Romania’s education system has made impressive strides over the past two decades, with an increasing share of students mastering the basic competencies that they need for life and work. But these average improvements mask significant disparities in learning outcomes and attainment, with an increasing share of students leaving education early without basic skills. This review, developed in cooperation with UNICEF, provides Romania with recommendations to help strengthen its evaluation and assessment system, by reducing the weight of high stake examinations and creating more space for the formative discussions and feedback that are integral to improving learning and teaching. It will be of interest to Romania, as well as other countries looking to make more effective use of their evaluation and assessment system to improve quality and equity, and result in better outcomes for all students.
with Andreas Schleicher, Director for the Directorate of Education and Skills
The OECD Programme for International Student Assessment (PISA) examines not just what students know in science, reading and mathematics, but what they can do with what they know. Results from PISA show educators and policy makers the quality and equity of learning outcomes achieved elsewhere, and allow them to learn from the policies and practices applied in other countries. PISA 2015 Results (Volume III): Students’ Well-Being, is one of five volumes that present the results of the PISA 2015 survey, the sixth round of the triennial assessment. It explores a comprehensive set of well-being indicators for adolescents that covers both negative outcomes (e.g. anxiety, low performance) and the positive impulses that promote healthy development (e.g. interest, engagement, motivation to achieve).
Children spend a considerable amount of time in the classroom: following lessons, socialising with classmates, and interacting with teachers and other staff members. What happens in school – as well as at home – is therefore key to understanding whether students enjoy good physical and mental health, how happy and satisfied they are with different aspects of their life, how connected to others they feel, and the aspirations they have for their future.
Happy schools are places where children feel challenged but competent, where they work hard but enjoy it, where social relationships are rewarding and respectful, and where academic achievement is the product but not the sole objective.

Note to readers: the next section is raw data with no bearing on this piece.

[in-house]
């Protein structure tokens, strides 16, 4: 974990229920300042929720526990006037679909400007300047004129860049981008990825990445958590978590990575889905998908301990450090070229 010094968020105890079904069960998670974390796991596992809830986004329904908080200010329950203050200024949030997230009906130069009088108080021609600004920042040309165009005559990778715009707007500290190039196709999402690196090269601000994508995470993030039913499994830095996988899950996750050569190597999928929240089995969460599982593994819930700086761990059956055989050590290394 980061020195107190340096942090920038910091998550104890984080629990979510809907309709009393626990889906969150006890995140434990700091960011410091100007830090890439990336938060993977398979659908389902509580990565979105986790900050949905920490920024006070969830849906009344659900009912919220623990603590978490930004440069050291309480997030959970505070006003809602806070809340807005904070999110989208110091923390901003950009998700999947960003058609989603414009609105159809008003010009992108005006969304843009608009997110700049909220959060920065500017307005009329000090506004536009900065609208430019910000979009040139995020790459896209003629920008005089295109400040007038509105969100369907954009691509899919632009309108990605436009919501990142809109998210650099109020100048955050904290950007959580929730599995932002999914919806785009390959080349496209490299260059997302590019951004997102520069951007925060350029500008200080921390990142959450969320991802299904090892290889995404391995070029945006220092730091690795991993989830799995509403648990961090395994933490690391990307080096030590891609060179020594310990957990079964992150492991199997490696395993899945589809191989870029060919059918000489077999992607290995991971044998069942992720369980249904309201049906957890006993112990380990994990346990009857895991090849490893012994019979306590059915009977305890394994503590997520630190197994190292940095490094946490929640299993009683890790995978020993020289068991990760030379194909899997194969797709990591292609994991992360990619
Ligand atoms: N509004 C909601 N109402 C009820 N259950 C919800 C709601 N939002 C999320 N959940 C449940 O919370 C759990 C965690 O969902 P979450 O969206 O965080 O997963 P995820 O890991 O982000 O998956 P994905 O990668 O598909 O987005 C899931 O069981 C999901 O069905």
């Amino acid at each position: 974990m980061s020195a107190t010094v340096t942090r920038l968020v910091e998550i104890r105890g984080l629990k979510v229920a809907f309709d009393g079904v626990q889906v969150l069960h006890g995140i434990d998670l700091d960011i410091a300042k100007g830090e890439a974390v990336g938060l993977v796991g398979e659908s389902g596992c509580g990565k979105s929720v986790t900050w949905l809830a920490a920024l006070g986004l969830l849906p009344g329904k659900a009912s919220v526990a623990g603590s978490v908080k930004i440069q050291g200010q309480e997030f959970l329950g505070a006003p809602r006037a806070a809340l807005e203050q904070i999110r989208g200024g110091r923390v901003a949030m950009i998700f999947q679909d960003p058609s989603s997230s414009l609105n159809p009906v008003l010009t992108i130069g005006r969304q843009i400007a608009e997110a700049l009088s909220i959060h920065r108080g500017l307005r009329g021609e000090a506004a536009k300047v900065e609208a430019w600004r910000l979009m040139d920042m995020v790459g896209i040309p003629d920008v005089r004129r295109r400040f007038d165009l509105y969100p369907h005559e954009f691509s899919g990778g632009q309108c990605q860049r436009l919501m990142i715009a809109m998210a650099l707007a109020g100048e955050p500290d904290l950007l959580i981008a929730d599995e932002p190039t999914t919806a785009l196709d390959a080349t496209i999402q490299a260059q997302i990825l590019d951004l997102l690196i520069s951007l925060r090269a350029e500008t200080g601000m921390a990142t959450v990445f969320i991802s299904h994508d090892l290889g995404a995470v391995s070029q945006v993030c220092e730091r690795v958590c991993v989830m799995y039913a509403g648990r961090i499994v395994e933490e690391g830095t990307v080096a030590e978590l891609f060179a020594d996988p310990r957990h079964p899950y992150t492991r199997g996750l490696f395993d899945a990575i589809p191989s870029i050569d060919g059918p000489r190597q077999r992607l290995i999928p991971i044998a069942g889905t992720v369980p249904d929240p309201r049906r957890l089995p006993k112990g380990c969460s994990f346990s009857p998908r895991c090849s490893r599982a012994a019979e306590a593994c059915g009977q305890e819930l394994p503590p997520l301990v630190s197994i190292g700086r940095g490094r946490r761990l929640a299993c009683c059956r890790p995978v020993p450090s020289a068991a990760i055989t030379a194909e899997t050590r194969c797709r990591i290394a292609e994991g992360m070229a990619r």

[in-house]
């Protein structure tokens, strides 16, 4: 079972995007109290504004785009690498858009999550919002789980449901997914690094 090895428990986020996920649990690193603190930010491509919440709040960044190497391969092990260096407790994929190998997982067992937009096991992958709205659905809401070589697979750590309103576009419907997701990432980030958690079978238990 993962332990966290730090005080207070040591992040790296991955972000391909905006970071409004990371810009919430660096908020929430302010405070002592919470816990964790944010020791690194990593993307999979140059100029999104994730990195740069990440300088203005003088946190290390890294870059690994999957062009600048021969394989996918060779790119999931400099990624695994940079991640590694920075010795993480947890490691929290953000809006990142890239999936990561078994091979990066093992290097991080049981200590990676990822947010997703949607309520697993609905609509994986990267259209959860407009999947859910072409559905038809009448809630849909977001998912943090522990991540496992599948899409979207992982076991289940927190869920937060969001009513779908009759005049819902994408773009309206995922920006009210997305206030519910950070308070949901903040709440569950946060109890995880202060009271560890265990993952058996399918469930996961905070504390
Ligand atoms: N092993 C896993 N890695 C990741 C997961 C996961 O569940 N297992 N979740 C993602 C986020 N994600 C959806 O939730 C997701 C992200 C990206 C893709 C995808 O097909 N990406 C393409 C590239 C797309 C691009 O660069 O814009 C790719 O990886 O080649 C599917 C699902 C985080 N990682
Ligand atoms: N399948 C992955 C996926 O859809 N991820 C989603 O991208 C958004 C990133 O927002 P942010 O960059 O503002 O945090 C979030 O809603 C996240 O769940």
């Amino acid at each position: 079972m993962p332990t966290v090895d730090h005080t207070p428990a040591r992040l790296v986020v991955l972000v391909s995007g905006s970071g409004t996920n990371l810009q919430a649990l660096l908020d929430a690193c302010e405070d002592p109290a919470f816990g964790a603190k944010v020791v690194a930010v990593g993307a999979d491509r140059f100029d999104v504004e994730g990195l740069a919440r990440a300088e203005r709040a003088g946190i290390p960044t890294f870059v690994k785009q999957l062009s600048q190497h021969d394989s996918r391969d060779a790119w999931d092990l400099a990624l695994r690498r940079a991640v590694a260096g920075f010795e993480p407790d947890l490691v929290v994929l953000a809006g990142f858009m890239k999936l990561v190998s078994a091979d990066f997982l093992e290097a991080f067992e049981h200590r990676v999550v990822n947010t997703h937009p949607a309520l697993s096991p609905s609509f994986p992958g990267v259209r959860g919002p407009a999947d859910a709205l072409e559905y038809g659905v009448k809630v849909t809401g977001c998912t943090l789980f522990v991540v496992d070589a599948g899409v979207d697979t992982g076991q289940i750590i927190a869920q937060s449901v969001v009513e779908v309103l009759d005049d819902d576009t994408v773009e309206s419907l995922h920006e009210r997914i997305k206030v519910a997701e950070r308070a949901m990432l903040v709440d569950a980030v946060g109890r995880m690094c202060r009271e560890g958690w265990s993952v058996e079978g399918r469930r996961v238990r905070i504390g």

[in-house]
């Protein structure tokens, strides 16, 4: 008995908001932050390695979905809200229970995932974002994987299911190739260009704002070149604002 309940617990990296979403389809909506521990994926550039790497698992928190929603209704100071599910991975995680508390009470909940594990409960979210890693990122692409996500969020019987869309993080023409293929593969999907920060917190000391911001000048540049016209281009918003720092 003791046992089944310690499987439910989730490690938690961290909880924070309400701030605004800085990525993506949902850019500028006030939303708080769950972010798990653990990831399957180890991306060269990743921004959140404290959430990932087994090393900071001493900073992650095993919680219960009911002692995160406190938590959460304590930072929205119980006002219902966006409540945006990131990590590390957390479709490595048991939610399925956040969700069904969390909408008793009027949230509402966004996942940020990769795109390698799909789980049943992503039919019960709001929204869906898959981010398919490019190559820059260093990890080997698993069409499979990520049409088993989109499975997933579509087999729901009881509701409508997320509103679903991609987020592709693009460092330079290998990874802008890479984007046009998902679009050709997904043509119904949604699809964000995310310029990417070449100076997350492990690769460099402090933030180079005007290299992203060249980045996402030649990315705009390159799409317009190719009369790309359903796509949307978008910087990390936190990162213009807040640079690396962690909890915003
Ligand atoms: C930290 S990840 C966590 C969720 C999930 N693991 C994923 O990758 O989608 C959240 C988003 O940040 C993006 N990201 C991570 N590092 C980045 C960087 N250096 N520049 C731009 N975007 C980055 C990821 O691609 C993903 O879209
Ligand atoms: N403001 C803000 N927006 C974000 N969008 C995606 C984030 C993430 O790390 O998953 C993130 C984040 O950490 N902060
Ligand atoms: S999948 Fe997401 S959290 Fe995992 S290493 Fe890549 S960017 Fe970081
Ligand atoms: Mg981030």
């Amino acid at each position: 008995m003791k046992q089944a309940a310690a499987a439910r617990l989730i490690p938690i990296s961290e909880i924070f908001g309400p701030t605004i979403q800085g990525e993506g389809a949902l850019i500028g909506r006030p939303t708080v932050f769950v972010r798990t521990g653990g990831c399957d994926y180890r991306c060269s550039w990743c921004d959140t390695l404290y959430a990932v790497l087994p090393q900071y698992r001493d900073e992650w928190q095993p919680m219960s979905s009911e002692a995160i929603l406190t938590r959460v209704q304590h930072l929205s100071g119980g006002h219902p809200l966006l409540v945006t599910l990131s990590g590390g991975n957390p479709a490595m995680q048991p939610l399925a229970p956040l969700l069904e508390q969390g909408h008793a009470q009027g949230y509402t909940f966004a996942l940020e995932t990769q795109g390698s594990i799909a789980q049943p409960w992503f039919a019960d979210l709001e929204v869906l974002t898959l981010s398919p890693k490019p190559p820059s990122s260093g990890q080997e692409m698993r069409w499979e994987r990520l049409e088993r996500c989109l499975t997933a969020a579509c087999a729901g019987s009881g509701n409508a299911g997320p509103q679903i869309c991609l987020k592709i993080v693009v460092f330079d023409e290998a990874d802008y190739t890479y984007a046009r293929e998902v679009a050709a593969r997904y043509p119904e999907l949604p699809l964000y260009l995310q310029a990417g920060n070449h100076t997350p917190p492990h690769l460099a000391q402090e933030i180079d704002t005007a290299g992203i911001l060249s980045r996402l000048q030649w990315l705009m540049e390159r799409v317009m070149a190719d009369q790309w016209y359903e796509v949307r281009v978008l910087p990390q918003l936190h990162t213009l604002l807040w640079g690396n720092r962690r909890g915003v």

Some rural regions benefit today from their proximity to social and economic urban centres to attract people and enhance their economic competitiveness.
Wales is implementing a wave of reforms designed to improve delivery of teacher education. There is a new curriculum; new teacher and leadership standards for teachers; and new accreditation standards for providers of initial teacher education.
English, PDF, 1,917kb
Well-designed policies could help address the outstanding issues in the ECEC profession and work environment in Kazakhstan. Some potential options for Kazakhstan are suggested in this report, based on its findings and the background report prepared by Kazakhstan and supplemented by a survey of policy options and country experiences.
English, PDF, 22kb
This public session will discuss the financial incentives to invest in education, with a particular focus on how tax systems impact skills development in OECD countries. The webinar will present some of the key findings from the OECD’s new report, Taxation and Skills and their implications for policy makers.
Every year in March, education ministers and union leaders of the highest-performing and most rapidly improving education systems (according to PISA) meet to seek ways to improve the status of the teaching profession. Many countries could use such guidance.
Sweden has one asset that few other countries in the Western world offer: a firm belief in the power of education to transform lives and promote social inclusion.